Gray hair creeps up on you — sometimes literally. I was in my 30s, sporting a full beard, when I first noticed a few gray hairs appearing. Then there were more than just a few. It wasn’t long before the lumberjack image was beginning to give way to something closer to Old Father Time.
It wasn’t just the image that bothered me. It was the way I felt. Sure, gray hair is supposed to make men look distinguished. To give them gravitas. Look at Bill Clinton. Look at the baby-faced newsman Anderson Cooper,...
"A few days," he answered, speculating it was probably just an
outbreak of eczema.
"That doesn't look good," I replied. "Maybe you should see your
"OK," he said. I shook my head, knowing it would be a while before
he heeded my suggestion. Last year, it took a few months to convince him to go
for a physical examination. Before that, it had been five years since he'd been
to a doctor.
To Noel's credit, he's just being a guy. According to a 2001 CDC report,
women are 33% more likely than men to visit a doctor in general, although the
gap narrows with increasing age.
One could accept the statistic as just another difference between men and
women, but the stakes are too high to remain complacent.
The Men's Health Network (MHN) reports that men die at higher rates than
women from the top 10 causes of death - heart disease, cancer, stroke, chronic
obstructive pulmonary disease, accidents, pneumonia and influenza, diabetes,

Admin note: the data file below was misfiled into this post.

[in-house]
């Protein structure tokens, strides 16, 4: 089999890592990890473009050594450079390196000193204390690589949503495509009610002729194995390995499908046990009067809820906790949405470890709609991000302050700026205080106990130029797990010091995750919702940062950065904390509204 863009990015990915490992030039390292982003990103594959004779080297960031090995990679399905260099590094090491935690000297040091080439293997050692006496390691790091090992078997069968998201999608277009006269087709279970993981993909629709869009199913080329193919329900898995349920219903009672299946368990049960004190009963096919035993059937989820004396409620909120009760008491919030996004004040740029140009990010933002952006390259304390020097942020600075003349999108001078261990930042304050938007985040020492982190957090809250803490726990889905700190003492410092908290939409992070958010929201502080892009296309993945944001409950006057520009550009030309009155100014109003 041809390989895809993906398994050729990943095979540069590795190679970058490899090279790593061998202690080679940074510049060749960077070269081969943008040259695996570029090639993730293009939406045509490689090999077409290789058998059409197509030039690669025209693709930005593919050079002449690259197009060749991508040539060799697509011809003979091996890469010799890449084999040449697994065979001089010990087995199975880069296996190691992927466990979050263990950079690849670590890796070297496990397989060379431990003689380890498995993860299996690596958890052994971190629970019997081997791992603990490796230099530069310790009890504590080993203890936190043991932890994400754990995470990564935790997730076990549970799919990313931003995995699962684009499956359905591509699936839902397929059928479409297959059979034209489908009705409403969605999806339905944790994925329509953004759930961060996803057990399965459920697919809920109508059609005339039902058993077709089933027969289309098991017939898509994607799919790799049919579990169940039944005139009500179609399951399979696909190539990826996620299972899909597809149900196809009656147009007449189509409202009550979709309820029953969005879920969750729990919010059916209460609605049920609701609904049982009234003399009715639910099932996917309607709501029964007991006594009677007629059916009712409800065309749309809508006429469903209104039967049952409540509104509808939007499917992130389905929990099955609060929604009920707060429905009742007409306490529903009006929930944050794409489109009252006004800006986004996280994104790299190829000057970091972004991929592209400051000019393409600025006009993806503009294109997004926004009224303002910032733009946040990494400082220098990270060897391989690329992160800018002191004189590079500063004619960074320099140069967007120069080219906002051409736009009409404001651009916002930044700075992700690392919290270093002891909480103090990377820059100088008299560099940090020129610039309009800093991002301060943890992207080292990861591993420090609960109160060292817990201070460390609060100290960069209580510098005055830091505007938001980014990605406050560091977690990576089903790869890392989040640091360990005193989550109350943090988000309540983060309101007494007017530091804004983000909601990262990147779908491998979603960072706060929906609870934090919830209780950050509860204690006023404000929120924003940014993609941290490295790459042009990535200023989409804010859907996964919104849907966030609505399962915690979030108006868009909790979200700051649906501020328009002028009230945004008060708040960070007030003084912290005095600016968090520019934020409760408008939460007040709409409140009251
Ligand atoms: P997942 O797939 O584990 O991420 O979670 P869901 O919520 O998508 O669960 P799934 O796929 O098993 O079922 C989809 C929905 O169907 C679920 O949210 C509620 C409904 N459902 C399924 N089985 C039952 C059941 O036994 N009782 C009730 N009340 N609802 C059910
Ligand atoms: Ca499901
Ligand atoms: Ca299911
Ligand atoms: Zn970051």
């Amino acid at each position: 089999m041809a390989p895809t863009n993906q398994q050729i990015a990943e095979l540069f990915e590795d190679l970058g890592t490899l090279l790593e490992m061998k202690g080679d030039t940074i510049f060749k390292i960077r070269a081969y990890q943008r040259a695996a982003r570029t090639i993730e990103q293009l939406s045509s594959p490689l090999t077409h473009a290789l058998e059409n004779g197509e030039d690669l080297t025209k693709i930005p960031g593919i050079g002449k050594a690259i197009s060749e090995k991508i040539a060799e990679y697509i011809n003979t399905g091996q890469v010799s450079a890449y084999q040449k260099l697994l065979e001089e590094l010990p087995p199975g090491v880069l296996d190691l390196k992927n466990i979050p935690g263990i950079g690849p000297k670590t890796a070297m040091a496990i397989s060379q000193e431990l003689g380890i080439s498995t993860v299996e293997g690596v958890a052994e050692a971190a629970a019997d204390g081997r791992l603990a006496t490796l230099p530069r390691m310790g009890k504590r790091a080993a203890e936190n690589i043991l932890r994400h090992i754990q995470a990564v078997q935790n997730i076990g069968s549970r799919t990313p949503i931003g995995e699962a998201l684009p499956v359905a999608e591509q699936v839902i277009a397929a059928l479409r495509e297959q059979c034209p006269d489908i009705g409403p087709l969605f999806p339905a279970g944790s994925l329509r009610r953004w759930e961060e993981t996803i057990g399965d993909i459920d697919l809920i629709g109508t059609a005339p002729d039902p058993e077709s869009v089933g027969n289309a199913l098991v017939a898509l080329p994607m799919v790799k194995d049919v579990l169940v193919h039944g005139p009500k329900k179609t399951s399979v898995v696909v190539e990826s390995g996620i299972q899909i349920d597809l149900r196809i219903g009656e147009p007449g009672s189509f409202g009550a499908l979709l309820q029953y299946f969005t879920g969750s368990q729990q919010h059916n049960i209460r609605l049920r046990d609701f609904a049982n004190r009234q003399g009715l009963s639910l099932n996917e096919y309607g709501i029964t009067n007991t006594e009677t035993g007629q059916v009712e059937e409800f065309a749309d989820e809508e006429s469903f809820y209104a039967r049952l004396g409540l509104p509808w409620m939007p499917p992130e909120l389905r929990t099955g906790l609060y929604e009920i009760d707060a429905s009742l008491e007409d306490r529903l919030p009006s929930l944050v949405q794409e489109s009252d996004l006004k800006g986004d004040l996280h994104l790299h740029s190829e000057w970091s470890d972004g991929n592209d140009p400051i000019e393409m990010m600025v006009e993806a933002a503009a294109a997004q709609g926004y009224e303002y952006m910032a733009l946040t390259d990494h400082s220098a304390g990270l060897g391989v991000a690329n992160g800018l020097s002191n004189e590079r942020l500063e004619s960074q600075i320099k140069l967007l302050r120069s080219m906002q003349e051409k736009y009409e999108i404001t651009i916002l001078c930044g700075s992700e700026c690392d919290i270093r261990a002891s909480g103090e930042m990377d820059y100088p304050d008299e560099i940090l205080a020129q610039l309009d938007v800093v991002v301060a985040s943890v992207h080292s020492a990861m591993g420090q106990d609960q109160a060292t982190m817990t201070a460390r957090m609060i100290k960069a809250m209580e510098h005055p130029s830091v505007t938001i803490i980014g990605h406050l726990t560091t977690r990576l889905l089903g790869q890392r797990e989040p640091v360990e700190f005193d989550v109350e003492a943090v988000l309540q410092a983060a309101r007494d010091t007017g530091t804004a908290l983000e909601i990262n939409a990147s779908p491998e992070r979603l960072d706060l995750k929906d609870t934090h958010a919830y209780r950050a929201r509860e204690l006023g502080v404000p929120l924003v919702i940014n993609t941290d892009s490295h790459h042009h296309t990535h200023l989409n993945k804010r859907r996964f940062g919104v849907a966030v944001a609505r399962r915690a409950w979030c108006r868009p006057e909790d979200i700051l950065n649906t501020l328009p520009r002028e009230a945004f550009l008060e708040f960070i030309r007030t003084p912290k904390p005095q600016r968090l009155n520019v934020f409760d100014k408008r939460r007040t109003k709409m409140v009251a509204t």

suicide, kidney disease, and chronic liver disease and cirrhosis.
Men also die younger than women. In 1920, women outlived men only by one
year. Today, CDC figures show the life expectancy gap has widened: On average,
women survive men by over five years.
"Any human being who is not connected to a physician to screen for major
health problems is at greater risk (of disease and death)," says Jean
Bonhomme, MD, MPH, a board member of the MHN.
The biggest problem that men have is not so much a specific disease, says
Bonhomme, but the diseases are the result of lack of health care monitoring
earlier in life. He cites the progression of heart disease as an example:
"If you don't get your cholesterol checked when it's going high when you're
20, and if don't get your blood pressure checked when it's going high when
you're 30, maybe your blood sugar's getting a little high when you're 40, what
do you think is going to happen when you're 50?"
Bonhomme places part of the blame on society in general, which expects boys
to be tough and ignore pain. As people get older, however, the rules change. A
little pain can get worse, or signal something more serious going on in the
Many of the top 10 causes of death are preventable, and can be treated, if
found early. To help men better their health, WebMD examined the risk factors
for five of the biggest killers of men: heart disease, stroke, suicide,
prostate cancer, and lung cancer. We asked the experts why men were so
vulnerable to these ailments and what they could do to reduce their risk of
disease and death.